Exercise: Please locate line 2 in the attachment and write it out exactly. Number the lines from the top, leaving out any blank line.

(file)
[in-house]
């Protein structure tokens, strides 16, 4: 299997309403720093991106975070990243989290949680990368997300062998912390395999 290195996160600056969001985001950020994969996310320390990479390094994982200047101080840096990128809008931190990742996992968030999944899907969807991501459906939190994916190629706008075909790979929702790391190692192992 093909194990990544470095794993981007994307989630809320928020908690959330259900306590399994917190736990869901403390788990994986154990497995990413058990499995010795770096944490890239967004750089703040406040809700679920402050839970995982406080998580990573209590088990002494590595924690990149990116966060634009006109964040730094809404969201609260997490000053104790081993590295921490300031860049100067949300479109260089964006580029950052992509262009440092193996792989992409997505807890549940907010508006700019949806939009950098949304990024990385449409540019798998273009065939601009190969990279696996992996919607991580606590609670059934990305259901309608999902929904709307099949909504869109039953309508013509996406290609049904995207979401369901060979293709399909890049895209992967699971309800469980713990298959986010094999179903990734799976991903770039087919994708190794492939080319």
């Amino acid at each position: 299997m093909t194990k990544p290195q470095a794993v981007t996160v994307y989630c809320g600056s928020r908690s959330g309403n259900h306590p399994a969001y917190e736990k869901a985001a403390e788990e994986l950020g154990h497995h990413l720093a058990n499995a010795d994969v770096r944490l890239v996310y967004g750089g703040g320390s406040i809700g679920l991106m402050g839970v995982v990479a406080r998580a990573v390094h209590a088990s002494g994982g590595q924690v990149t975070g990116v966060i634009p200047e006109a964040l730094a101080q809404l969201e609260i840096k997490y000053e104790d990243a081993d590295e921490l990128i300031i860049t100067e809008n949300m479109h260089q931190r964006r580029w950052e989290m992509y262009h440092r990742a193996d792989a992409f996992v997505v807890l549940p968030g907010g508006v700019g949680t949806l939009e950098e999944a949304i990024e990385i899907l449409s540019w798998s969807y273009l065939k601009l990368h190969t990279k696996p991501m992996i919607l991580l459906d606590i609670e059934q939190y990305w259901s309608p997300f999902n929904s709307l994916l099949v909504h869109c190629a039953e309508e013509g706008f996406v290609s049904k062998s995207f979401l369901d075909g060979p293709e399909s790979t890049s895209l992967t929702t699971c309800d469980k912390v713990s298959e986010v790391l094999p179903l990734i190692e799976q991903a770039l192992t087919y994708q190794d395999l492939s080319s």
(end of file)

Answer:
């Protein structure tokens, strides 16, 4: 299997309403720093991106975070990243989290949680990368997300062998912390395999 290195996160600056969001985001950020994969996310320390990479390094994982200047101080840096990128809008931190990742996992968030999944899907969807991501459906939190994916190629706008075909790979929702790391190692192992 093909194990990544470095794993981007994307989630809320928020908690959330259900306590399994917190736990869901403390788990994986154990497995990413058990499995010795770096944490890239967004750089703040406040809700679920402050839970995982406080998580990573209590088990002494590595924690990149990116966060634009006109964040730094809404969201609260997490000053104790081993590295921490300031860049100067949300479109260089964006580029950052992509262009440092193996792989992409997505807890549940907010508006700019949806939009950098949304990024990385449409540019798998273009065939601009190969990279696996992996919607991580606590609670059934990305259901309608999902929904709307099949909504869109039953309508013509996406290609049904995207979401369901060979293709399909890049895209992967699971309800469980713990298959986010094999179903990734799976991903770039087919994708190794492939080319």